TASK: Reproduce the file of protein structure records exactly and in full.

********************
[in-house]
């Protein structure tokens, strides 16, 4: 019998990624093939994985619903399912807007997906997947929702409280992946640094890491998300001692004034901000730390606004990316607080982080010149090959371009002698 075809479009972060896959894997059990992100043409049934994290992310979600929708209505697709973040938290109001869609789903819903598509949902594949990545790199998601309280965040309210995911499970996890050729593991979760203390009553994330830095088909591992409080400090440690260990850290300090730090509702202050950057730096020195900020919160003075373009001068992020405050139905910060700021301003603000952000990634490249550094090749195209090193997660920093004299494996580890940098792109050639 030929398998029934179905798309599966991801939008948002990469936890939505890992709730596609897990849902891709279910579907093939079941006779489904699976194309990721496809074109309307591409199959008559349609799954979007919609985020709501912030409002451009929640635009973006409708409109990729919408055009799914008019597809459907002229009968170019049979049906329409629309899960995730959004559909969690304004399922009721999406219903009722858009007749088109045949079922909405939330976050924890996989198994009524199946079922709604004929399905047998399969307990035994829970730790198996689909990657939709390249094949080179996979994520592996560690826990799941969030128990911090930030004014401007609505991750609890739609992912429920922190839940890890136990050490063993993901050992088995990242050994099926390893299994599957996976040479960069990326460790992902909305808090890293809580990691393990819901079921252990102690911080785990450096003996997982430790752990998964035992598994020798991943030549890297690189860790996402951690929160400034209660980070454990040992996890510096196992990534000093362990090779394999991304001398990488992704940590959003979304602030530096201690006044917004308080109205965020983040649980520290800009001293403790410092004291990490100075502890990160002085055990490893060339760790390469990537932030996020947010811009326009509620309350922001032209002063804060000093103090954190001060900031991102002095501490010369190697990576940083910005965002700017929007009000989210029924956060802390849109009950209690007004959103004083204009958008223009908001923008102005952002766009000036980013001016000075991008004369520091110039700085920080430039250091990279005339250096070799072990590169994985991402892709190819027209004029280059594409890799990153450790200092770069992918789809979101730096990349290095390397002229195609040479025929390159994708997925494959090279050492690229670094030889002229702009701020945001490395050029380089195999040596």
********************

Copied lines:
[in-house]
């Protein structure tokens, strides 16, 4: 019998990624093939994985619903399912807007997906997947929702409280992946640094890491998300001692004034901000730390606004990316607080982080010149090959371009002698 075809479009972060896959894997059990992100043409049934994290992310979600929708209505697709973040938290109001869609789903819903598509949902594949990545790199998601309280965040309210995911499970996890050729593991979760203390009553994330830095088909591992409080400090440690260990850290300090730090509702202050950057730096020195900020919160003075373009001068992020405050139905910060700021301003603000952000990634490249550094090749195209090193997660920093004299494996580890940098792109050639 030929398998029934179905798309599966991801939008948002990469936890939505890992709730596609897990849902891709279910579907093939079941006779489904699976194309990721496809074109309307591409199959008559349609799954979007919609985020709501912030409002451009929640635009973006409708409109990729919408055009799914008019597809459907002229009968170019049979049906329409629309899960995730959004559909969690304004399922009721999406219903009722858009007749088109045949079922909405939330976050924890996989198994009524199946079922709604004929399905047998399969307990035994829970730790198996689909990657939709390249094949080179996979994520592996560690826990799941969030128990911090930030004014401007609505991750609890739609992912429920922190839940890890136990050490063993993901050992088995990242050994099926390893299994599957996976040479960069990326460790992902909305808090890293809580990691393990819901079921252990102690911080785990450096003996997982430790752990998964035992598994020798991943030549890297690189860790996402951690929160400034209660980070454990040992996890510096196992990534000093362990090779394999991304001398990488992704940590959003979304602030530096201690006044917004308080109205965020983040649980520290800009001293403790410092004291990490100075502890990160002085055990490893060339760790390469990537932030996020947010811009326009509620309350922001032209002063804060000093103090954190001060900031991102002095501490010369190697990576940083910005965002700017929007009000989210029924956060802390849109009950209690007004959103004083204009958008223009908001923008102005952002766009000036980013001016000075991008004369520091110039700085920080430039250091990279005339250096070799072990590169994985991402892709190819027209004029280059594409890799990153450790200092770069992918789809979101730096990349290095390397002229195609040479025929390159994708997925494959090279050492690229670094030889002229702009701020945001490395050029380089195999040596």